Budget cuts Feed

Let me make this very clear from the get-go. I never, ever, ever recommend that anyone cheat on his or her taxes. But if you're inclined to be a bit aggressive with your Form 1040 strategies, your odds of catching a tax examiner's eye are decreasing. The Internal Revenue Service's audit rate has been dropping for years and that trend likely will continue, due in part to more agency funding cuts in the latest federal budget proposal. Fewer audits yet again: Recently released IRS data shows that in 2016 the number of individual audits dropped for the fifth straight year.... Read more →


Uncle Sam runs out of money on Oct. 1, but a group of Democratic Senators is hopeful that lawmakers will eventually get their funding act together. They even are enlisting the help of U.S. Treasury Jack Lew in providing sufficient money for the Internal Revenue Service to do its job in the coming fiscal year. In a letter to the Treasury chief, Sens. Bob Casey of Pennsylvania, Patrick Leahy of Vermont, Dianne Feinstein of California, Ben Cardin of Maryland and Sherrod Brown of Ohio denounce "shortsighted budget cuts" as the reason the IRS has struggled to meet "its objective to... Read more →


I was feeling a bit overwhelmed recently, looking at what was on my to-do list and the time left to do it. Then I saw Congress' schedule and thought, I'm in good shape. The House and Senate are facing a series of deadlines that have much more serious consequences than me getting a story or blog post in at the last minute (please don't tell my editors I said that!). There are four major dates on the remaining 2015 Congressional calendar: October 1 -- The end of 2015 appropriations and the return of sequestration. October 29 -- Expiration of the... Read more →


Capitol Hill is in the throes of contentious budget negotiations. The process is complicated not only by the differing political priorities of Democrats and Republicans, but also the somewhat competing stances of GOP members, some of whom have higher political aspirations. Both sides of the Hill agreed on their fiscal plans in late March. Now they must reconcile the two. With the GOP in control of both chambers, the House and Senate fiscal year 2016 budgets actually are pretty similar. Both want to fast-track a measure that would repeal Obamacare, as well as add more money for defense projects. Balanced... Read more →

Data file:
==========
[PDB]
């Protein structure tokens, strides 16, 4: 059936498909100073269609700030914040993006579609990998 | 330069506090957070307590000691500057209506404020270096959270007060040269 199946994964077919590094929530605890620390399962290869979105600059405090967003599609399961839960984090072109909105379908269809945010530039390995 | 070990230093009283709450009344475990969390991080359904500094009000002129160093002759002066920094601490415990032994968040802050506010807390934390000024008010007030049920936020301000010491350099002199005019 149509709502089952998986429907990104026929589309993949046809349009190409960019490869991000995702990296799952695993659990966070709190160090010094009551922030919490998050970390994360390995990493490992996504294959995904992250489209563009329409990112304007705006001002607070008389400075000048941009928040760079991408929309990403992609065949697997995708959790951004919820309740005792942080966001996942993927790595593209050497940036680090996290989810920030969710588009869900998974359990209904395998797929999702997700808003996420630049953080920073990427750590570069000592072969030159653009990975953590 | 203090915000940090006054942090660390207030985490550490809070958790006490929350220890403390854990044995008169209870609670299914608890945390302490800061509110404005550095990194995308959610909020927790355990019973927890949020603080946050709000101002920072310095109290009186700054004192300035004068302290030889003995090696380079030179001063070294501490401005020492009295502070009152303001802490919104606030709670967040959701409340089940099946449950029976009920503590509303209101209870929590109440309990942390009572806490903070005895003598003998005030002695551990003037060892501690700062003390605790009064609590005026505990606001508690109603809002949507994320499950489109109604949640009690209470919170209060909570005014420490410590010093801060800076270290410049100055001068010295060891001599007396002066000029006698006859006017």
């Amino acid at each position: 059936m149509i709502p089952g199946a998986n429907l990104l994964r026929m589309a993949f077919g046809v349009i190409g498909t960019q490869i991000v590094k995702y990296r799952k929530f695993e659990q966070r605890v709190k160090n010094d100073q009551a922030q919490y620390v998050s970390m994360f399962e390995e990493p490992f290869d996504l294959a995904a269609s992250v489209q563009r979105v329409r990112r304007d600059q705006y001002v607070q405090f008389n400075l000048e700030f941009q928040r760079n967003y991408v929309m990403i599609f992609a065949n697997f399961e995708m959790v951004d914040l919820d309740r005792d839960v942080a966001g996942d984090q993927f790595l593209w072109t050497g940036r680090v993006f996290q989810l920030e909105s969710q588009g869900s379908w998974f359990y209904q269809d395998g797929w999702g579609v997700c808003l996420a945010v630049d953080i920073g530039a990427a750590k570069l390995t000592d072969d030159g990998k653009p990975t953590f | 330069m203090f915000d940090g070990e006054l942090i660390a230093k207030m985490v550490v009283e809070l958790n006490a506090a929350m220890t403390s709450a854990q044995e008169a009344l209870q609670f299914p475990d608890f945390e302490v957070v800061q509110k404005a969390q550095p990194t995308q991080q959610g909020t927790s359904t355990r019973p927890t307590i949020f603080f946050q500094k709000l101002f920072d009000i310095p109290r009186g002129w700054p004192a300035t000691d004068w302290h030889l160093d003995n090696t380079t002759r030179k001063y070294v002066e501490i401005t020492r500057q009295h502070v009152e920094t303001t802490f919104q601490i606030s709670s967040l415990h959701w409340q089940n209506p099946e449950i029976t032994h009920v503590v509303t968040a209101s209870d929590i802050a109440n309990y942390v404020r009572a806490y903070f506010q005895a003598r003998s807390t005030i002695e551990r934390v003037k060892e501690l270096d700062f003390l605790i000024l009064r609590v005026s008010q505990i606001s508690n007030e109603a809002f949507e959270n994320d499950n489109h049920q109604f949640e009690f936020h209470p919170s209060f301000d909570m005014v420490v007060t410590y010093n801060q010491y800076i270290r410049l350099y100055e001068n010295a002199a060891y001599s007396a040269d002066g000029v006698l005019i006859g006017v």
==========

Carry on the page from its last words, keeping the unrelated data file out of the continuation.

U.S. Treasury Secretary Jacob Lew was on the hot seat today, spending three full hours being grilled by Ways and Means Committee members about the Administration's fiscal year 2016 budget. As is the case in most Capitol Hill hearings, members were more interested in making their own political statements than in asking questions and getting answers. That's why some of the budget time was spent on the upcoming Supreme Court decision on premium tax credit help for folks who bought health insurance on the federal exchange. But we did get some actual budget talk, too. Tea Party troubles reviewed: One... Read more →


It's a dual Groundhog Day this year. There's the traditional meteorological news, which, by the way, is bad. Punxsutawney Phil says we're looking at more winter. An apparently sleepy Punxsutawney Phil prepares to make his weather prediction. The final word: Phil saw his shadow, so we're in for six more weeks of winter. Full story and video at Weather Underground. This year, we also get the federal fiscal replay on official Groundhog Day. This is the one where the president issues his annual budget and the members of the opposing political party declare it dead on arrival. Political process replay:... Read more →


Well, well, well. I'm going to pull my crystal ball (yes, that's it pictured there) out of storage and dust it off. It seems like I've got a bit of my predictive mojo back. That hasn't been the case very much in recent years, at least not where the U.S. Congress is involved. Remember the estate tax? Nobody, including me, thought those fools lawmakers would let it expire at the end of 2009. But they did. And they took us over the fiscal cliff, albeit only for a couple of days. Still, logical people, who are most folks who don't... Read more →